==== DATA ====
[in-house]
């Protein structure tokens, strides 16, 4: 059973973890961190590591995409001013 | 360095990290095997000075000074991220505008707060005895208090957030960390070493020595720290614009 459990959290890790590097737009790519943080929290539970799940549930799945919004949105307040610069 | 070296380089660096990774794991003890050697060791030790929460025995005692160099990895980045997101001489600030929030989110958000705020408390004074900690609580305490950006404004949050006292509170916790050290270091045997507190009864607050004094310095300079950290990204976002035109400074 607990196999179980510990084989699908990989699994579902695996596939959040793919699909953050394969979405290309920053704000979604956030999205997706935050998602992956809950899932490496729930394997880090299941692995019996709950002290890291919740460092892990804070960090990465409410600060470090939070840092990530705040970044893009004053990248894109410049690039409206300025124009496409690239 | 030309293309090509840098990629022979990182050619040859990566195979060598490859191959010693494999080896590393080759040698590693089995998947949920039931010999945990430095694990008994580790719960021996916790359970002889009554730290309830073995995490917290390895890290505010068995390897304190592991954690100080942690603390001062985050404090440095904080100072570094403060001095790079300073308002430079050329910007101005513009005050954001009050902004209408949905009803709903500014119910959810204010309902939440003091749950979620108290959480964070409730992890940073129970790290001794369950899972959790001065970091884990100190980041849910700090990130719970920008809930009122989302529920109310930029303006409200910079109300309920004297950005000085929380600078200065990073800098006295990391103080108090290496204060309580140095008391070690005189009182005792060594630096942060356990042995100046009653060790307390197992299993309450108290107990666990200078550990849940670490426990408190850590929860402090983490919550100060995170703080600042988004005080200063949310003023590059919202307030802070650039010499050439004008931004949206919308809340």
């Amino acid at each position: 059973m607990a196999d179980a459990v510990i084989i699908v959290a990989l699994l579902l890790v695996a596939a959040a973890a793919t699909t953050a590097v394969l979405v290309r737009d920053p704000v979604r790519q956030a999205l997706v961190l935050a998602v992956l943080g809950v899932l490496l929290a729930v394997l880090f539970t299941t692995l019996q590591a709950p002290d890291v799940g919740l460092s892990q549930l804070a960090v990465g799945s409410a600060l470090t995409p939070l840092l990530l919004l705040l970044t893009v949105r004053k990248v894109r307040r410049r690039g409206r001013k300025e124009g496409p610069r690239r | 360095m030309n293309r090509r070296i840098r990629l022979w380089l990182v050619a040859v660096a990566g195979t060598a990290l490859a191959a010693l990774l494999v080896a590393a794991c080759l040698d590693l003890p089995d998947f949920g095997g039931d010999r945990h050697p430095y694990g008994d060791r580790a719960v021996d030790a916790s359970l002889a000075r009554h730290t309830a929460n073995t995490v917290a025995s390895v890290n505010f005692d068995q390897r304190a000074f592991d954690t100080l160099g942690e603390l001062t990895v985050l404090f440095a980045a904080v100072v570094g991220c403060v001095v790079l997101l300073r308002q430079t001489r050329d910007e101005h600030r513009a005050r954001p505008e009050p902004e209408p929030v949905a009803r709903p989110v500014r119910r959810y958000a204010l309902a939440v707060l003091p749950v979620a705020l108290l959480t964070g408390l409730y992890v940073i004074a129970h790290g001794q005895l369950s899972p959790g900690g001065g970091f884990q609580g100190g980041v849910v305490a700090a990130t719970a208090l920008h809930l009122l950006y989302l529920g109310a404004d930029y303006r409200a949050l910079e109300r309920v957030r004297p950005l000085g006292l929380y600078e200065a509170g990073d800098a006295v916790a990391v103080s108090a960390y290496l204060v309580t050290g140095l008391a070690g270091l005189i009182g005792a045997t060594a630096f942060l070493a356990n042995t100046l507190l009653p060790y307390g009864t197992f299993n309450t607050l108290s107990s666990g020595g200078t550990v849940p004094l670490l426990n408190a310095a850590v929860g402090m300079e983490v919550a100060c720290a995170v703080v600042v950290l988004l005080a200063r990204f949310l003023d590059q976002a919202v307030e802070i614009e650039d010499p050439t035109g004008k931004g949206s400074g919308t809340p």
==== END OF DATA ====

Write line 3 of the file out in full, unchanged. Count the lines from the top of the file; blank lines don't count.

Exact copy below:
């Amino acid at each position: 059973m607990a196999d179980a459990v510990i084989i699908v959290a990989l699994l579902l890790v695996a596939a959040a973890a793919t699909t953050a590097v394969l979405v290309r737009d920053p704000v979604r790519q956030a999205l997706v961190l935050a998602v992956l943080g809950v899932l490496l929290a729930v394997l880090f539970t299941t692995l019996q590591a709950p002290d890291v799940g919740l460092s892990q549930l804070a960090v990465g799945s409410a600060l470090t995409p939070l840092l990530l919004l705040l970044t893009v949105r004053k990248v894109r307040r410049r690039g409206r001013k300025e124009g496409p610069r690239r | 360095m030309n293309r090509r070296i840098r990629l022979w380089l990182v050619a040859v660096a990566g195979t060598a990290l490859a191959a010693l990774l494999v080896a590393a794991c080759l040698d590693l003890p089995d998947f949920g095997g039931d010999r945990h050697p430095y694990g008994d060791r580790a719960v021996d030790a916790s359970l002889a000075r009554h730290t309830a929460n073995t995490v917290a025995s390895v890290n505010f005692d068995q390897r304190a000074f592991d954690t100080l160099g942690e603390l001062t990895v985050l404090f440095a980045a904080v100072v570094g991220c403060v001095v790079l997101l300073r308002q430079t001489r050329d910007e101005h600030r513009a005050r954001p505008e009050p902004e209408p929030v949905a009803r709903p989110v500014r119910r959810y958000a204010l309902a939440v707060l003091p749950v979620a705020l108290l959480t964070g408390l409730y992890v940073i004074a129970h790290g001794q005895l369950s899972p959790g900690g001065g970091f884990q609580g100190g980041v849910v305490a700090a990130t719970a208090l920008h809930l009122l950006y989302l529920g109310a404004d930029y303006r409200a949050l910079e109300r309920v957030r004297p950005l000085g006292l929380y600078e200065a509170g990073d800098a006295v916790a990391v103080s108090a960390y290496l204060v309580t050290g140095l008391a070690g270091l005189i009182g005792a045997t060594a630096f942060l070493a356990n042995t100046l507190l009653p060790y307390g009864t197992f299993n309450t607050l108290s107990s666990g020595g200078t550990v849940p004094l670490l426990n408190a310095a850590v929860g402090m300079e983490v919550a100060c720290a995170v703080v600042v950290l988004l005080a200063r990204f949310l003023d590059q976002a919202v307030e802070i614009e650039d010499p050439t035109g004008k931004g949206s400074g919308t809340p």